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Butcher makes world’s priciest Kobe bratwurst

A butcher in Hesse claims to be making "the most expensive bratwurst in the world" after he was commissioned to make sausages from outrageously expensive Japanese Kobe beef. But one expert chef told The Local it was a total waste.

Butcher makes world's priciest Kobe bratwurst
Dirk Ludwig with some of his Kobe beef bratwurst. Photo: DPA

Dirk Ludwig, a master butcher from Schlüchtern in Hesse, says that he was given the contract to produce sausages from the beef – which costs between €300 and €500 per kilo – by a luxury restaurant.

“My first attempts were unappetizing,” Ludwig said.

He had to make several tries to find the right combination of spices and the secret ingredient – cane sugar – to produce bratwurst his mystery customers thought fit to grace their plates.

The master butcher says that he sells the sausages for around €30 each – but even those with a taste for luxury and the money to pay can't get them, as he's only producing them under contract.

'Missing the point'

“I personally find such a product is very regrettable,” Michael Böhnke, chef and meat expert at Berlin's Grill Royal restaurant – the first restaurant in Europe ever to obtain a license to serve Kobe beef – told The Local.

Cows destined to produce Kobe beef – a geographically-protected term like champagne – come from families that can be traced back for hundreds of years and are cared for in a way unimaginable to farmers used to Western mass-production methods, Böhnke explained.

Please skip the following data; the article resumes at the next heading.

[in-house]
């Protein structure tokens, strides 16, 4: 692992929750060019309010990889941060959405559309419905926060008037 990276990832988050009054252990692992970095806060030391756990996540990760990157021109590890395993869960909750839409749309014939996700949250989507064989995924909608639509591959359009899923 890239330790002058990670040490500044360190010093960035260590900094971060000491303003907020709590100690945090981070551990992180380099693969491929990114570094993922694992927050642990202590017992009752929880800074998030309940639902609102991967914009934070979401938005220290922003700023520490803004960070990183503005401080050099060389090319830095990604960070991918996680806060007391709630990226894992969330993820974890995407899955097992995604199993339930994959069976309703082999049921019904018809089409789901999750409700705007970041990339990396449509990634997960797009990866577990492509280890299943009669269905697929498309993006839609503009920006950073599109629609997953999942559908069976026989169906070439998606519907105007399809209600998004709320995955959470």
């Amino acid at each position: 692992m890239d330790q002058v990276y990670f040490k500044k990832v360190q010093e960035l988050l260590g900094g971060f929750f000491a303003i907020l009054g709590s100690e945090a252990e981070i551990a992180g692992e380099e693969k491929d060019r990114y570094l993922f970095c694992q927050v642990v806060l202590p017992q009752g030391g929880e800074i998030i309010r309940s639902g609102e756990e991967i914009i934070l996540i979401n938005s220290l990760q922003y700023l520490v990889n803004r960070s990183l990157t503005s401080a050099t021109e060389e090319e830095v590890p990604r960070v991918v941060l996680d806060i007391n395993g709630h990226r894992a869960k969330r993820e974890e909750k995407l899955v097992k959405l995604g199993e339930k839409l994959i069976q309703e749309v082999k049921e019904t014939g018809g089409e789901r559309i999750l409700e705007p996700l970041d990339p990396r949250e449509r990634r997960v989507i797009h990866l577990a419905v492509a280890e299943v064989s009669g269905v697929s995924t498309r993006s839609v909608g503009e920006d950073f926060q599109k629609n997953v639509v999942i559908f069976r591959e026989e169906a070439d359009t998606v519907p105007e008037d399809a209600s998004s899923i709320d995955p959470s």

The time farmers spend fattening up the cows and the special care taken over the husbandry makes for meat that's delicately marbled with fat and extremely tender.

“It has a special texture and a fine balance of taste between the fat and the meat,” Böhnke explained.

“If you make it into sausages, then all that would be destroyed. If you ask me, I'd say it's too bad. Of course you can do that, but you're totally missing the point.”

He argues that the real art of sausage making is in how the butcher chooses to combine the beef with spices and other ingredients – not how expensive the meat was in the first place.

Not the first

Ludwig isn't the first German to use Wagyu beef – an umbrella term covering a number of Japanese varieties including Kobe – in processed meat products.

There are plenty of trendy restaurants, especially in Berlin, that offer Wagyu beef burgers in pursuit of big-spending, luxury-hunting guests.

“Since there's only a very small supply on the market, it's very expensive,” Gero Jentzsch of the German Butchers' Association told DPA.

Experiments to try and tempt wealthy palates to table are nothing new among German butchers, he explains, thinking back to sausage sushi, chocolate sausage meat or pig's stomach pralines.

Ludwig himself has a history of playing with liquids, creating “aqua aged” meat by marinading it in carbonated water and attempting the same trick (unsuccessfully) with champagne.

He's also thought up a way to treat meat with beechwood ash and has fresh plans to create steaks in a coconut water marinade.